Brackenlea Cottage, Northumberland National Park
Originally built in 1820, this charming stone cottage has recently undergone total refurbishment to provide stylish and luxurious accommodation whilst retaining its traditional Northumbrian character. Harbottle is a quiet and idyllic retreat in the heart of the Upper Coquet Valley with miles of beautiful scenery all around. The ruins of the medieval fortress of Harbottle Castle are just yards away and the tranquil River Coquet winds its way past the village down through the Coquet valley on its way to Rothbury.
Brackenlea Cottage has been beautifully furnished throughout to provide a cosy and contemporary countryside retreat. It is the perfect size for a couple, but with a second bedroom it can also accommodate children or friends/family. The open plan ground floor has all you need to rustle up a tasty meal and the luxurious leather sofas are ideal to relax and rest those tired limbs after a long day of walking or sightseeing. The cottage has been recently updated and restyled with contemporary artwork by local artists, Laura Ashley blinds, luxury Tweedmill wool throws and gorgeous Voyage Maison cushions, all blending in with the woodland animal and countryside theme.
Ground floor - Entrance. Open plan lounge, dining and kitchen area with luxurious leather sofa and armchair, dining table and 4 chairs.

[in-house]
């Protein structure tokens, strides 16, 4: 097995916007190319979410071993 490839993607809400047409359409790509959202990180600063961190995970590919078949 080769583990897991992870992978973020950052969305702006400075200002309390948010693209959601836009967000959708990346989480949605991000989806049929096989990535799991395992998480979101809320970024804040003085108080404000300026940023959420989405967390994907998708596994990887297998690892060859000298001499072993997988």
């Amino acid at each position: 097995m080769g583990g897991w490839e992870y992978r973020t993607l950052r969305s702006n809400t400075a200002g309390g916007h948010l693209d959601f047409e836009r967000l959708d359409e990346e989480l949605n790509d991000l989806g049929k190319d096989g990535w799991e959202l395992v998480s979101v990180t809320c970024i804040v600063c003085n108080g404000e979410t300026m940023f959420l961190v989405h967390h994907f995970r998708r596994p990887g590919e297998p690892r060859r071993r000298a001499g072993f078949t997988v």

First Floor - Landing. Large bathroom with shower, basin and WC. Two lovely bedrooms with stylish touches and cream painted furniture.
1 x kingsize (5ft) bed - with a zip & link twin option so the cottage can accommodate different guest combinations.
1 x small double (4ft) bed.
40' HD television with FreeSat HD, Blu-ray/DVD/CD player, Bluetooth audio, Free WiFi Broadband Internet, landline payphone telephone, night storage heating throughout, plus stove-effect fire in the lounge. Electric fan oven and hob, microwave, fridge with small freezer compartment, washer dryer plus a great selection of books, maps, games and DVDs.
All bed linen, towels and utilities are included in the price.
A high chair can be provided on request.
Free roadside parking in front of the cottage.
1 very well-behaved pet may be welcome by prior agreement.
The cottage is strictly no smoking.
The area around Harbottle is perfect for outdoor activities. There is abundant walking, fishing, horse riding, and cycling in the beautiful Cheviot Hills, a Nature Reserve on the doorstep and warm and welcoming pubs nearby to relax in. The views around the cottage are simply stunning and one of the very best walks in the region starts on your own doorstep; up to the mysterious Drake Stone, past Harbottle Lake and through the woods down into Alwinton, before returning on the other side of the river back to Harbottle.
The cottage is also ideally placed for the attractions of Cragside, Alnwick Castle & Alnwick Garden, Kielder Water, Kielder Forest and Hadrians Wall, as well as the stunning Northumberland Heritage Coast which is less than an hour's drive. The Northumberland towns of Rothbury, Alnwick, Morpeth and Otterburn are all within easy distance of Brackenlea.
But for those looking to relax in the great outdoors, there is no better place in England - The Northumberland National Park is a place where mobile phones will rarely ring and you can walk, cycle or fish all day in beautiful surroundings and hardly see a soul. Brackenlea Cottage is also located within the Northumberland International Dark Sky Park, Europeís largest area of protected night sky. Due to its pristine skies it was awarded gold tier designation by the International Dark Sky Association, making it officially the best place in England for people to go to enjoy the heavens.